Choppies has been a victim of own success.
For over two months now Choppies has failed to release its financials.
A behemoth by Botswana standards, it was always clear that Choppies had feet of clay.
It was a one man show ÔÇô with the CEO running the chain store by a hand set ÔÇô from suppliers all the way down to the cleaner.
The model was in a way based on continual expansion ÔÇô at one time opening a store every month, which by itself was not sustainable.
It was only a matter of time before consequences of quality assurance caught up with them.
In strict terms, Governance was at best footloose and at worst antithetical to Choppies culture.
Even after publicly listing Choppies struggled to change its culture to reflect that it was a public company.
Instead it continued to operate like a family business with the CEO working closely with his relatives, wife, son etc.
In fact the biggest surprise surrounding the crisis at Choppies is not that Group has hit a snag, rather it is that it happened so quickly when its founder and defacto owner, Ram Ottupath who is also the CEO is still in charge.
Many had thought of him as an accounting wizard who could wriggle his way through any difficulty.
Allegations of money laundering aside, the structure of Choppies supply chain leaves a lot to be desired.
Some of the Choppies biggest shareholders and directors are also its suppliers.
Our memories are still fresh with how Choppies entangled itself into the country’s shady underworld when a former head of the intelligence services was offered shares free of charge in the process violating both corporate governance and tax regime rules.
Admittedly that was before listing.
Choppies might still rebound and recover from its current difficulties, but as it is, Choppies, for all its difficulties might yet still pay for its past evils.
Choppies by all accounts is a victim of its own success.
The company has used its size and muscle to circumvent the rules, including extracting concessions like work and residence permits from Government when everybody else was unable to do so.
The biggest problem with Choppies and those in charge of it has been a lack of modesty and an aggressive and egregious longing to be part of the establishment.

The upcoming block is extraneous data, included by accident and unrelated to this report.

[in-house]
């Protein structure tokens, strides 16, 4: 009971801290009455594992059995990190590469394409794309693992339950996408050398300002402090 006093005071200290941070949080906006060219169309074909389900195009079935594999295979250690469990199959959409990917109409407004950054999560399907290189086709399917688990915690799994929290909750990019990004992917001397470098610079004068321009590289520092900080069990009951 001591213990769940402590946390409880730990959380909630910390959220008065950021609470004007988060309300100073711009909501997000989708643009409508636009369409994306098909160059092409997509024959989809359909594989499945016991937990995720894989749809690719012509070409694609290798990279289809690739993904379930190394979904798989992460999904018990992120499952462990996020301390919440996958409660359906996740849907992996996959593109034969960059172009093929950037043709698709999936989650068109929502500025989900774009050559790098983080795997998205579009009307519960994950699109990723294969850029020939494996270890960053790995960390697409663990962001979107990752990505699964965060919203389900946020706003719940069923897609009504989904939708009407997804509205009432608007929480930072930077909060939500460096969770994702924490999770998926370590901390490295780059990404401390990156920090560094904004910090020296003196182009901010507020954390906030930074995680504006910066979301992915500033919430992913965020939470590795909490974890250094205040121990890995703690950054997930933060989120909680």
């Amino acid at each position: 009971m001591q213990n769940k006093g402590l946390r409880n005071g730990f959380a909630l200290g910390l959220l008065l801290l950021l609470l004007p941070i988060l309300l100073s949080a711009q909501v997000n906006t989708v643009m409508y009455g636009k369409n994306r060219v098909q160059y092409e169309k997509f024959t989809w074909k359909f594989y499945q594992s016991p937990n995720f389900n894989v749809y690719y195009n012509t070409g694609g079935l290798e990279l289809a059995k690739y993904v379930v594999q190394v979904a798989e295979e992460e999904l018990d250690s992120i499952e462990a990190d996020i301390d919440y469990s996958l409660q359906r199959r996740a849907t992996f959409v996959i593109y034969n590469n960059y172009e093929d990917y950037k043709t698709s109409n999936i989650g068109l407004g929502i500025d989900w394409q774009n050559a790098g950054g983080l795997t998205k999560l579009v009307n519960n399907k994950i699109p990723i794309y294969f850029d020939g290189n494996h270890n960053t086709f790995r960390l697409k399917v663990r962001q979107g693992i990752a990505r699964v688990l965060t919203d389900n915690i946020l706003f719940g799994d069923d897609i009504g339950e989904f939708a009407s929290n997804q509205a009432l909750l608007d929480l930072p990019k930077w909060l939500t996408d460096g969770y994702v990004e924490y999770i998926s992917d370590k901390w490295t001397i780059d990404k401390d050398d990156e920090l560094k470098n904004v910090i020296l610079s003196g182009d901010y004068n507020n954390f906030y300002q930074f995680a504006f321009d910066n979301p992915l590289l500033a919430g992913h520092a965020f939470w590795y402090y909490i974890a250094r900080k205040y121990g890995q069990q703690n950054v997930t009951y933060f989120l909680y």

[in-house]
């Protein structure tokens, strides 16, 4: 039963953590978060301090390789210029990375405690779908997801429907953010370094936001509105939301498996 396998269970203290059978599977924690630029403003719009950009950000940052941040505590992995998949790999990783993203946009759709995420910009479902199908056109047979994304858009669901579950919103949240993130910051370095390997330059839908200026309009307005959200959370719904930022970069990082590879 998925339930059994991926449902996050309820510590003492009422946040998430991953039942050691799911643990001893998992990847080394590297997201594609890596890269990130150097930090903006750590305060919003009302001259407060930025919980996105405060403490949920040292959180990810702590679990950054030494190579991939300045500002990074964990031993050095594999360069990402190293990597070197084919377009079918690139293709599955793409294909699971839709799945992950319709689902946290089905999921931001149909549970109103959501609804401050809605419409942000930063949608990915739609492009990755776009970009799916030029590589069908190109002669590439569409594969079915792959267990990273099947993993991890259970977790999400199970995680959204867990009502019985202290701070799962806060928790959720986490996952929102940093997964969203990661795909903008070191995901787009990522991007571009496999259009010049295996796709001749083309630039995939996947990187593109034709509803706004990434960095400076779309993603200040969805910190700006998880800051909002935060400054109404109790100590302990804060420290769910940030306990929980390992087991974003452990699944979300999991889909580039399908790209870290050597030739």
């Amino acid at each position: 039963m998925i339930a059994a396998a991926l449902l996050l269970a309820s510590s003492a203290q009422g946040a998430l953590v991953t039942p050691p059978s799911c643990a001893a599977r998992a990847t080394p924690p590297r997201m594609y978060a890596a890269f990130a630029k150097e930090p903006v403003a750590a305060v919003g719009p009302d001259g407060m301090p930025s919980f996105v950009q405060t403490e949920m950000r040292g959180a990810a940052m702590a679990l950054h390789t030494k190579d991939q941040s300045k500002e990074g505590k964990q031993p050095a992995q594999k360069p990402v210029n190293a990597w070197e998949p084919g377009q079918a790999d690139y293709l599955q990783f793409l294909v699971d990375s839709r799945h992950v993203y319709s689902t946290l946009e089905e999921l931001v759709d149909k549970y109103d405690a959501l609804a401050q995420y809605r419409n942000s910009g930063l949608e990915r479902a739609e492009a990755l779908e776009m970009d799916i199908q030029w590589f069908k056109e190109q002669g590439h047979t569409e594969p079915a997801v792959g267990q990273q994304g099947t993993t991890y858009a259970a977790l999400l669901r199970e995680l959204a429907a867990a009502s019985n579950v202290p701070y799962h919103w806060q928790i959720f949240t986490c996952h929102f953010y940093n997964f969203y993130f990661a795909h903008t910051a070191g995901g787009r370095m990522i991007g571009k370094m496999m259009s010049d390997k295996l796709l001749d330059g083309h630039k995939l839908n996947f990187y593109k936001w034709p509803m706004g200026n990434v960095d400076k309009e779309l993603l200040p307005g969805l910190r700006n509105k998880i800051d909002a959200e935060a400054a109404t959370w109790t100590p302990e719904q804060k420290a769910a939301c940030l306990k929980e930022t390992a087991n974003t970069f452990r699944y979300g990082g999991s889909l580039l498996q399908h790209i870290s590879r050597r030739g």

They felt they could conquer Africa and the world at record speed, along the way not giving themselves time for review, reflection and consolidation.
Along the process Choppies and its executives, driven by greed wanted to invest in everything under the sun; from gas stations to insurance, from media to printing, from property to farming and at one point even tried to get a banking licence ÔÇô an attempt that ended up in tears, and whose failure in hindsight should have been an eye opener of pitfalls ahead for the Group.
By getting too close to the countrys’ politics, Choppies, its executives should have known their Group was flying too close to the sun.
The current crisis can easily be traced to Choppies association with politicians in Zimbabwe.
Zimbabwe is not the only country where Choppies took a swing at the fences to get politicians under its armpit.
In Botswana the Group’s Chairman is none other than former President G.G Mogae.
Minister Sadique Kebonang has been on the Board of Directors.
And scores of ruling party politicians and indeed opposition politicians have been beneficiaries of both the patronage and largesse of Choppies ÔÇô a lot of it really intended at buying access.
It was thus not a coincidence that when they looked at entering the Zimbabwe market, Choppies chose as its local pivot Phelekezela Mphoko, a former Zimbabwe’s Ambassador to Botswana who later on became Vice President of that country before a military takeover that removed from power Robert Mugabe and many of his cronies.
It has always been part of the Choppies model, if not modus operandi to actively seek and solicit political protection, political cover and political access.
For all that Choppies is worth Mugabe is also part of the Group having been actively cultivated by efforts of Festus Mogae.
In Mozambique Choppies close if not on bed with Samora Machel’s son.
In Zambia as is the case in Kenya, political operatives are also never too far away.
We may rail against a failure to release results. But Choppies is a victim of greed and love for power.
Ordinary Batswana have never sat comfortably with Choppies.
They patronized it because there was no competition.
This is because they never forgave it for the destruction the chain store wrought on small tuck shops and family owned businesses that used to thrive, especially in the rural areas before the monster arrived on our shores.